Researcher can feel answers in her bones

A bone artefact.

The state-of-the-art bone technology used by early Indigenous communities may help reveal how they colonised Australia and carved out lives in a new world.

From bone nose ornaments to ceremonial bones and work tools, the so-called bone technology will go under the microscope in a new three-year study.

The study by researcher Michelle Langley at the Australian National University School of Culture, History and Language follows the discovery by archaeologists of a 46,000-year-old kangaroo bone nose ornament in WA’s Kimberley.

Dr Langley said she would work with as many Indigenous communities as possible to get a picture of early bone technology and to catalogue items that have been discovered.

Work on the project will begin next year. Dr Langley hopes the project will provide a better understanding of how early Indigenous inhabitants colonised Australia, interacted with each other and dealt with environmental changes.

“Australia’s interesting in that people got here pretty early, 50,000 to 60,000 years ago, and it took quite a large ocean crossing to get here,” she said.

“Once they were here they had to interact with a whole new environment, strange creatures they had never seen before.

“It tells us a lot about how resilient those early communities were and how innovative they were and how they were good at deducting different things they came across, but also how they were dealing with environmental changes and just how the cultures developed compared to what people were doing elsewhere.”

Dr Langley said the bone technology project would catalogue for the first time the materials collected from archaeological sites.

“From there we’ll be able to look at what’s changed over time and how different technologies were invented or exchanged across the continent,” she said.

Dr Langley said the 13cm bone nose ornament found at Carpenter’s Gap in the Windjana Gorge National Park in WA was significant because it showed Australia’s first inhabitants were making bone tools soon after arriving in Australia.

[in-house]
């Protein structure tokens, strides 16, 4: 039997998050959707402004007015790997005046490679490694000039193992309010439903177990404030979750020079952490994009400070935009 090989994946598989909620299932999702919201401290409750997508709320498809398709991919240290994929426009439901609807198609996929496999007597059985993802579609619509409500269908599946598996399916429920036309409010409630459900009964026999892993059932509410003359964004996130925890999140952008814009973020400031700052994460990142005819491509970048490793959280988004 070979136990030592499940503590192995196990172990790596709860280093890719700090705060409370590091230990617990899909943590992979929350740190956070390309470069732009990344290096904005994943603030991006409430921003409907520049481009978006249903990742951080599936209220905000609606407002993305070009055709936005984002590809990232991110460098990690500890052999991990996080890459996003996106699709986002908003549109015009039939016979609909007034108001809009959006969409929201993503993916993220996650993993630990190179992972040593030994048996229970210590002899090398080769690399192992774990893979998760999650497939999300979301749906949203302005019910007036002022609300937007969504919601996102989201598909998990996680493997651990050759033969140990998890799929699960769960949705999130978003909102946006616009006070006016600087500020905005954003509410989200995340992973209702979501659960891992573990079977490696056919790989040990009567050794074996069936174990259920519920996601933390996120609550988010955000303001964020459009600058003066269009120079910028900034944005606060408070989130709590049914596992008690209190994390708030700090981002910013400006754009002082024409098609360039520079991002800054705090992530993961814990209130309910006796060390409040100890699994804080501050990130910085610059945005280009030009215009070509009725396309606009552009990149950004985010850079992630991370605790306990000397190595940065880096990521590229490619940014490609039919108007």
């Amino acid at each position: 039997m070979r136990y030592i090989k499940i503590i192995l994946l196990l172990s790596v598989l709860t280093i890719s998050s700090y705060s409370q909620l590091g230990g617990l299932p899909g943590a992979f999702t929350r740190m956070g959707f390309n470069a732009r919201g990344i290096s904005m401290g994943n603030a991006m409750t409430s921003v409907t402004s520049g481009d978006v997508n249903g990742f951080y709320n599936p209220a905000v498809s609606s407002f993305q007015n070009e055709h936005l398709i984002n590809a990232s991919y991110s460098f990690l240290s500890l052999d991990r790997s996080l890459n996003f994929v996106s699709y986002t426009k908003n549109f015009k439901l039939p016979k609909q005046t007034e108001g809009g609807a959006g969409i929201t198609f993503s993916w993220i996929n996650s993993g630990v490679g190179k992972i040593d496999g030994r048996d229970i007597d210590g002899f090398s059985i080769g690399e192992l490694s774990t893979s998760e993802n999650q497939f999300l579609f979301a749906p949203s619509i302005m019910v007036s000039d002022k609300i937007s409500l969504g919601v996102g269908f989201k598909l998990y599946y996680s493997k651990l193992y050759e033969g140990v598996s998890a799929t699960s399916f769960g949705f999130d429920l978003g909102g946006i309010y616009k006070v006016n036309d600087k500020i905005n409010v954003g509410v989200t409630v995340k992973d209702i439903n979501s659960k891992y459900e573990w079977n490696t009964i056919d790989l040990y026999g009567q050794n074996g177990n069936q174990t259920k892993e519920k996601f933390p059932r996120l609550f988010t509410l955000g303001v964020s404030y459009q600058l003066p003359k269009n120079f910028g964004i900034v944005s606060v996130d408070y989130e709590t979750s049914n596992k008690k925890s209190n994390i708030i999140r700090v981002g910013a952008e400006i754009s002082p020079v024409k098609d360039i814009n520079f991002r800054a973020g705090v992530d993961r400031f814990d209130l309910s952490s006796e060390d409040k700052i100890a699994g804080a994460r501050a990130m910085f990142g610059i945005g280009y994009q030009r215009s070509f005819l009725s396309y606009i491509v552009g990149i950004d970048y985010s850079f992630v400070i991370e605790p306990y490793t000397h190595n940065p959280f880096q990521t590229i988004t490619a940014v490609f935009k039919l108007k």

The ornament had traces of red ochre on each end and had been fashioned from the leg bone of a kangaroo.

“Bone technology is extremely useful,” she said. “In Africa and Europe there’s a lot of bone technology.

“In Europe it was out of deer antler, which is just as good to use and in some cases better, but we don’t have deer here so the best bone to use is a kangaroo leg bone.

“The leg of the kangaroo is placed under all that stress when they are hopping along and is a really resilient bone and something people could easily get.

“They would be hunting the animal for their dinner so they could use the fur, the jaw bone for engraving tools and these leg bones, the largest bone they could get hold of regularly, to make different tools.”

She said whether bone nose ornaments were a tradition — or fashion — that arrived with the inhabitants from Africa or began independently in Australia and other parts of the world was something that researchers did not yet know.

Many of the nose bone ornaments found by archaeologists overseas were no older than 4000 years because they were hard to identify.

In Africa, nose ornaments were commonly fashioned from porcupine quills. Bone nose ornaments were also seen in New Guinea and South East Asia.

They could be purely decorative or statements of war.

“I would think that kind of ornament would have developed quite early in human decorative culture,” she said.

“It probably all started back in Africa but we don’t have any early examples in Africa — but that could be because we just haven’t been able to identify them.

“The other thing is the face is the first thing you look at. The face and the hands are the things that get decorated first.

“I’m sure if it didn’t come from a single source it could have easily been developed multiple times as a really obvious place to put something.”

Dr Langley said nose ornaments only began to disappear in recent history.

“I’ve spoken to people who remember their grandparents wearing them still,” she said.

“And there are lots of photographs of people wearing them into the 1900s. It was only until very recently, and you might find in some areas that people still wear them at least for special occasions.”

Dr Langley said in some areas bone nose ornaments were worn by men, women and children, but in others only certain individuals were allowed to wear them, such as elders who had specific knowledge or entitlements.

Wendy Caccetta

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